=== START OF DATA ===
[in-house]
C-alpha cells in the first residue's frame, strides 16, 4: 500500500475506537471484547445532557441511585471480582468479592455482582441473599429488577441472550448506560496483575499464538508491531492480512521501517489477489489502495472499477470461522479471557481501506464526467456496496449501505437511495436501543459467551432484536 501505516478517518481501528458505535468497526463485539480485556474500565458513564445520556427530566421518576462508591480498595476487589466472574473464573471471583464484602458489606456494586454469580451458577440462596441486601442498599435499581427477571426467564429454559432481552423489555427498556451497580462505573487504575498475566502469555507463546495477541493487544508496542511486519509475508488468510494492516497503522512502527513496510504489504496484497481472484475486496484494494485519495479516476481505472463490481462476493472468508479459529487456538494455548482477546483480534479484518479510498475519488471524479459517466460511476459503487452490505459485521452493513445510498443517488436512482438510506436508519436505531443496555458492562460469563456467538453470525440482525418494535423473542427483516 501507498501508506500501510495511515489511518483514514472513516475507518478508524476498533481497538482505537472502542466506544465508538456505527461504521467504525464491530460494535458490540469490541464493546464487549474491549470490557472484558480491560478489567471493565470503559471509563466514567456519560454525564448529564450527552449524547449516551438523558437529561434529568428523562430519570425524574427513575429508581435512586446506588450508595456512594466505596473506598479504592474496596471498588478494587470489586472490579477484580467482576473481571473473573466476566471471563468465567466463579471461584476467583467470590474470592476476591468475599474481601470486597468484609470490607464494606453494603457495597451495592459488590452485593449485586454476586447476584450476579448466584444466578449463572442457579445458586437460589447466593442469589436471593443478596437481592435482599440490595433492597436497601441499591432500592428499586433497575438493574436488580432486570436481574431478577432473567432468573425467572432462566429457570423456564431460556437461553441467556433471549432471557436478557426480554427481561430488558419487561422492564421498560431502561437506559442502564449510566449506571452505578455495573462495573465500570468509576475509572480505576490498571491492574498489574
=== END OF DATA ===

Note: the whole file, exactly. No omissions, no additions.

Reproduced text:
[in-house]
C-alpha cells in the first residue's frame, strides 16, 4: 500500500475506537471484547445532557441511585471480582468479592455482582441473599429488577441472550448506560496483575499464538508491531492480512521501517489477489489502495472499477470461522479471557481501506464526467456496496449501505437511495436501543459467551432484536 501505516478517518481501528458505535468497526463485539480485556474500565458513564445520556427530566421518576462508591480498595476487589466472574473464573471471583464484602458489606456494586454469580451458577440462596441486601442498599435499581427477571426467564429454559432481552423489555427498556451497580462505573487504575498475566502469555507463546495477541493487544508496542511486519509475508488468510494492516497503522512502527513496510504489504496484497481472484475486496484494494485519495479516476481505472463490481462476493472468508479459529487456538494455548482477546483480534479484518479510498475519488471524479459517466460511476459503487452490505459485521452493513445510498443517488436512482438510506436508519436505531443496555458492562460469563456467538453470525440482525418494535423473542427483516 501507498501508506500501510495511515489511518483514514472513516475507518478508524476498533481497538482505537472502542466506544465508538456505527461504521467504525464491530460494535458490540469490541464493546464487549474491549470490557472484558480491560478489567471493565470503559471509563466514567456519560454525564448529564450527552449524547449516551438523558437529561434529568428523562430519570425524574427513575429508581435512586446506588450508595456512594466505596473506598479504592474496596471498588478494587470489586472490579477484580467482576473481571473473573466476566471471563468465567466463579471461584476467583467470590474470592476476591468475599474481601470486597468484609470490607464494606453494603457495597451495592459488590452485593449485586454476586447476584450476579448466584444466578449463572442457579445458586437460589447466593442469589436471593443478596437481592435482599440490595433492597436497601441499591432500592428499586433497575438493574436488580432486570436481574431478577432473567432468573425467572432462566429457570423456564431460556437461553441467556433471549432471557436478557426480554427481561430488558419487561422492564421498560431502561437506559442502564449510566449506571452505578455495573462495573465500570468509576475509572480505576490498571491492574498489574